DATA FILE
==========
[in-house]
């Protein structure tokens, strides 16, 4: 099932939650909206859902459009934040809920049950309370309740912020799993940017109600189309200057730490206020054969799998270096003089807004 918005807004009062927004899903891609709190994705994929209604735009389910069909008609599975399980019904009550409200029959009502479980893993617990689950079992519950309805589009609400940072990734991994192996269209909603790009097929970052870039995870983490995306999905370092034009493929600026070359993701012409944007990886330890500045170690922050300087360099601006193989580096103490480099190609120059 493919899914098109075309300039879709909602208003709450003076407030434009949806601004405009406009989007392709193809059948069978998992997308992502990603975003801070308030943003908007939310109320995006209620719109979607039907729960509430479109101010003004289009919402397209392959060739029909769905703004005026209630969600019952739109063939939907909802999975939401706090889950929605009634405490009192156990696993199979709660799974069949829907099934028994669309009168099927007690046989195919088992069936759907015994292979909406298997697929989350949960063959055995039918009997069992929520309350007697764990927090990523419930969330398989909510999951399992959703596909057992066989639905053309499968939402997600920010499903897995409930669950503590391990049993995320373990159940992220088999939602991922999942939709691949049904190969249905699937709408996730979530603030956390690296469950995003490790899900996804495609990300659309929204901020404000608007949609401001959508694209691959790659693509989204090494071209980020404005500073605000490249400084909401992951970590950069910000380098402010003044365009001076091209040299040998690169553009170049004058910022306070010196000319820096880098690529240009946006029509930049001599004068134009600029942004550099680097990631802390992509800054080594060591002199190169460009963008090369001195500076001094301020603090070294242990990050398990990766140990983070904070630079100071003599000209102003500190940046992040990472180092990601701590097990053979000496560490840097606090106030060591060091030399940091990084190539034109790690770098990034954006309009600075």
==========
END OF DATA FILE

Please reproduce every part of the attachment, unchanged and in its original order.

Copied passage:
[in-house]
């Protein structure tokens, strides 16, 4: 099932939650909206859902459009934040809920049950309370309740912020799993940017109600189309200057730490206020054969799998270096003089807004 918005807004009062927004899903891609709190994705994929209604735009389910069909008609599975399980019904009550409200029959009502479980893993617990689950079992519950309805589009609400940072990734991994192996269209909603790009097929970052870039995870983490995306999905370092034009493929600026070359993701012409944007990886330890500045170690922050300087360099601006193989580096103490480099190609120059 493919899914098109075309300039879709909602208003709450003076407030434009949806601004405009406009989007392709193809059948069978998992997308992502990603975003801070308030943003908007939310109320995006209620719109979607039907729960509430479109101010003004289009919402397209392959060739029909769905703004005026209630969600019952739109063939939907909802999975939401706090889950929605009634405490009192156990696993199979709660799974069949829907099934028994669309009168099927007690046989195919088992069936759907015994292979909406298997697929989350949960063959055995039918009997069992929520309350007697764990927090990523419930969330398989909510999951399992959703596909057992066989639905053309499968939402997600920010499903897995409930669950503590391990049993995320373990159940992220088999939602991922999942939709691949049904190969249905699937709408996730979530603030956390690296469950995003490790899900996804495609990300659309929204901020404000608007949609401001959508694209691959790659693509989204090494071209980020404005500073605000490249400084909401992951970590950069910000380098402010003044365009001076091209040299040998690169553009170049004058910022306070010196000319820096880098690529240009946006029509930049001599004068134009600029942004550099680097990631802390992509800054080594060591002199190169460009963008090369001195500076001094301020603090070294242990990050398990990766140990983070904070630079100071003599000209102003500190940046992040990472180092990601701590097990053979000496560490840097606090106030060591060091030399940091990084190539034109790690770098990034954006309009600075």